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Old 12-21-2018, 10:17 AM
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toprecycler toprecycler is offline
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Location: Petoskey, Michigan
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Default A little patience will

Go a long way in straightening a warped piece of steel. I was asked to straighten a bent work bench in the granite place. A worker had cut out the support braces on this bench to open it up like the other 4 benches they work on. However, the 2x2x 1/4” tubes on the top bowed up a 1/4” in the center of a 6’ bench, due to the welds on the bottom gussets, and angle iron frame to support the 2x4 wood pieces. They did not realize this until they put on a 5’ long Granite counter top and it cracked in half due to the bow.

I came in and said I can fix it with my torch.

Loaded up my torches the other night and proceeded to heat certain spots on the tube and got the tubes straight within 1/32” stretching a string across the tube. The only force used was the torch, and some water to help cool it back down, and time.

Thanks to Clive years ago for sending me some info on learning how steel will pull and shrink due to welding and heating.

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Old 12-21-2018, 01:08 PM
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randydupree randydupree is offline
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Old 12-21-2018, 03:27 PM
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digr digr is offline
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Location: Duluth MN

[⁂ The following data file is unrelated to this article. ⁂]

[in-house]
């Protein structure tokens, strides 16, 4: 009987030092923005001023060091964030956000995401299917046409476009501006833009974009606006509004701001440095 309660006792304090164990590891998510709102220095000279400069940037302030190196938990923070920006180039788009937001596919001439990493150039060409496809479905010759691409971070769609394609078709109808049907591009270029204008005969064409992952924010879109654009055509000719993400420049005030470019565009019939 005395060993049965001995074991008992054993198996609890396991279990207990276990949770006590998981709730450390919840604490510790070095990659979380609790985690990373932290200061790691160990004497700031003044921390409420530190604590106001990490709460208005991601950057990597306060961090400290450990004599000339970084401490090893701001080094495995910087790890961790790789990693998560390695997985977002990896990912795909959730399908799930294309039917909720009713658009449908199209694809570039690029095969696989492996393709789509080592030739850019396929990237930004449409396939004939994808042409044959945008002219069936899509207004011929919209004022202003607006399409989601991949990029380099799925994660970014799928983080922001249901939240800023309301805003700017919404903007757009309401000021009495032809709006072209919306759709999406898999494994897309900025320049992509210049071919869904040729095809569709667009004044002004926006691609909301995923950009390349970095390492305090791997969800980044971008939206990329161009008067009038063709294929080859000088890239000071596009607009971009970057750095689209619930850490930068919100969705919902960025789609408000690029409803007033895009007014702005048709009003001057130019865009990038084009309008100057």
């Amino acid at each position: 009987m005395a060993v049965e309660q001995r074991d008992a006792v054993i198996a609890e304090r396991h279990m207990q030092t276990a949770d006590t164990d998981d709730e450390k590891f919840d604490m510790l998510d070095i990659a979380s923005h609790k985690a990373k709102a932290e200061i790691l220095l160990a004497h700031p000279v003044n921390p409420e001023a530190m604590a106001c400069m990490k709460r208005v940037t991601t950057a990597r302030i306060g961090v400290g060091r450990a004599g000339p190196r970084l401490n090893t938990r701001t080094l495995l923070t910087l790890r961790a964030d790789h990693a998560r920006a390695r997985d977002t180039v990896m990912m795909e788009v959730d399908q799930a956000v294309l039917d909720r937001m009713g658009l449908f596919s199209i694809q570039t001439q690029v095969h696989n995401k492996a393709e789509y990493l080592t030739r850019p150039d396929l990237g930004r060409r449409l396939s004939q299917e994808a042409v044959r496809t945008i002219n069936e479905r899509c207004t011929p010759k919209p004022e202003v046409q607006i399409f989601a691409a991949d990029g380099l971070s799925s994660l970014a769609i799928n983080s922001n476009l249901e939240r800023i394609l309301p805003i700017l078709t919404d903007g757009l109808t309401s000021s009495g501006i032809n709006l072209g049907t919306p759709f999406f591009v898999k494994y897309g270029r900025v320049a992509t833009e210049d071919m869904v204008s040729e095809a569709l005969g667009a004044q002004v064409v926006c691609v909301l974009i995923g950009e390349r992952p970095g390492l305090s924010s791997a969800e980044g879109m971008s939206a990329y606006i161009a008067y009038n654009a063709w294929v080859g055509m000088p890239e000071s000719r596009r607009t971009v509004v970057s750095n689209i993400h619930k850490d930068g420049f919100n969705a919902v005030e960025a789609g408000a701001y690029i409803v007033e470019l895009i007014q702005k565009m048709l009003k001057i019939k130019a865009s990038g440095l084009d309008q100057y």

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Very well done!!! I used a rose bud to straighten out a portable truck scale the same way once upon a time.
Drawing by Smartdraw
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Old 12-21-2018, 07:01 PM
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MetalWolf MetalWolf is offline
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Join Date: Jan 2011
Location: La Vernia,Tx.
Posts: 3,608

Looks like you save the next counter top that will go on that table
I bet when they set it on there and it snapped in half it gave someone a sick to their stomach feeling I know it would have gave me a sick feeling...

Ya did a rite nice job of fixing that problem
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Old 12-21-2018, 08:24 PM
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arizonian arizonian is offline
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Location: Tucson, Arizona
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The devil is in the details, and you have that devil by the tail. Good work.
Bill in sunny Tucson

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Weldor by choice, engineer by necessity.
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Old 12-21-2018, 08:58 PM
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Whitetrash Whitetrash is offline
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Location: Estes Park, CO [Around 8000 Ft. Elv.]
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Yup, very nice work it takes a lot of patience and resisting the urge to force the material. I watched the Old-timers in the fab shop straighten the top flange for a fabricated beam for Bethlehem steel one time. It was 1-1/2"? X 60Ft. Basically the burners didn't stitch cut it enough to prevent major lateral warpage. So they had to bring it close to straight before they fit it up. They worked for 2 days with one of those 3ft. rosebuds with a head the size of a coke can. Heat and measure heat and eyeball over and over until they were satisfied. Quite the process but , it ain't like you go oops and shit can a chunk of steel that big. Watching them work a section and fit it to the web then keep working it till they tamed it end to end was impressive.
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